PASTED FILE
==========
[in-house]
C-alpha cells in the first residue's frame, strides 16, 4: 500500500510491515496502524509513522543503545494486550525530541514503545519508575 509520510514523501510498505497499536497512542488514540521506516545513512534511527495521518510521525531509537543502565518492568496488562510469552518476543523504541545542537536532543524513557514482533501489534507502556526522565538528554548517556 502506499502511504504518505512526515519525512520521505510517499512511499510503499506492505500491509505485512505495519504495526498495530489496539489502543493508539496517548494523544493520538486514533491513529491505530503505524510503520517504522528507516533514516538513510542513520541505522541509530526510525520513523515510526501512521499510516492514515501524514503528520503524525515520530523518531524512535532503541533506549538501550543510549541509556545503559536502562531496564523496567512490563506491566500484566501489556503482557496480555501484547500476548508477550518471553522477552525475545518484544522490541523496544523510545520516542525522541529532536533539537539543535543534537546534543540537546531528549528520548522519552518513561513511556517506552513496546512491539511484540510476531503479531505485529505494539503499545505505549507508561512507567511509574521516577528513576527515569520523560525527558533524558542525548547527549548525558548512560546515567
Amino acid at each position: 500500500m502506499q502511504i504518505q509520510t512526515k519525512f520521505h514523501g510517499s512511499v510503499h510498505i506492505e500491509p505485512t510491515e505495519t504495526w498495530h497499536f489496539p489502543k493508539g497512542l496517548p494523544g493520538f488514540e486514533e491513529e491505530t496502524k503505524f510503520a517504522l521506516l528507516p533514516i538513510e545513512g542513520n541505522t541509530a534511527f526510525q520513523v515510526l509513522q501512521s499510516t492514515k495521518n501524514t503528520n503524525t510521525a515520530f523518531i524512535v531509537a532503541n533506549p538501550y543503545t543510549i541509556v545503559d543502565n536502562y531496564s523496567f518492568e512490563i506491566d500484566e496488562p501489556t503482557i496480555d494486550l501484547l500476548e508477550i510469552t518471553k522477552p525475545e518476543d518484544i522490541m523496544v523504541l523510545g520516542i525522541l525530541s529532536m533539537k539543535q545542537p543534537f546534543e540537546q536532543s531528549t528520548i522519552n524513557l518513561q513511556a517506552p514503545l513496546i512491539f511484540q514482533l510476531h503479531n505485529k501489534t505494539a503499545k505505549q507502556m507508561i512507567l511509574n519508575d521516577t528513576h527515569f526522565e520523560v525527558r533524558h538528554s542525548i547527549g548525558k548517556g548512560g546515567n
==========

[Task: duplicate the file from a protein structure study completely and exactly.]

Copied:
[in-house]
C-alpha cells in the first residue's frame, strides 16, 4: 500500500510491515496502524509513522543503545494486550525530541514503545519508575 509520510514523501510498505497499536497512542488514540521506516545513512534511527495521518510521525531509537543502565518492568496488562510469552518476543523504541545542537536532543524513557514482533501489534507502556526522565538528554548517556 502506499502511504504518505512526515519525512520521505510517499512511499510503499506492505500491509505485512505495519504495526498495530489496539489502543493508539496517548494523544493520538486514533491513529491505530503505524510503520517504522528507516533514516538513510542513520541505522541509530526510525520513523515510526501512521499510516492514515501524514503528520503524525515520530523518531524512535532503541533506549538501550543510549541509556545503559536502562531496564523496567512490563506491566500484566501489556503482557496480555501484547500476548508477550518471553522477552525475545518484544522490541523496544523510545520516542525522541529532536533539537539543535543534537546534543540537546531528549528520548522519552518513561513511556517506552513496546512491539511484540510476531503479531505485529505494539503499545505505549507508561512507567511509574521516577528513576527515569520523560525527558533524558542525548547527549548525558548512560546515567
Amino acid at each position: 500500500m502506499q502511504i504518505q509520510t512526515k519525512f520521505h514523501g510517499s512511499v510503499h510498505i506492505e500491509p505485512t510491515e505495519t504495526w498495530h497499536f489496539p489502543k493508539g497512542l496517548p494523544g493520538f488514540e486514533e491513529e491505530t496502524k503505524f510503520a517504522l521506516l528507516p533514516i538513510e545513512g542513520n541505522t541509530a534511527f526510525q520513523v515510526l509513522q501512521s499510516t492514515k495521518n501524514t503528520n503524525t510521525a515520530f523518531i524512535v531509537a532503541n533506549p538501550y543503545t543510549i541509556v545503559d543502565n536502562y531496564s523496567f518492568e512490563i506491566d500484566e496488562p501489556t503482557i496480555d494486550l501484547l500476548e508477550i510469552t518471553k522477552p525475545e518476543d518484544i522490541m523496544v523504541l523510545g520516542i525522541l525530541s529532536m533539537k539543535q545542537p543534537f546534543e540537546q536532543s531528549t528520548i522519552n524513557l518513561q513511556a517506552p514503545l513496546i512491539f511484540q514482533l510476531h503479531n505485529k501489534t505494539a503499545k505505549q507502556m507508561i512507567l511509574n519508575d521516577t528513576h527515569f526522565e520523560v525527558r533524558h538528554s542525548i547527549g548525558k548517556g548512560g546515567n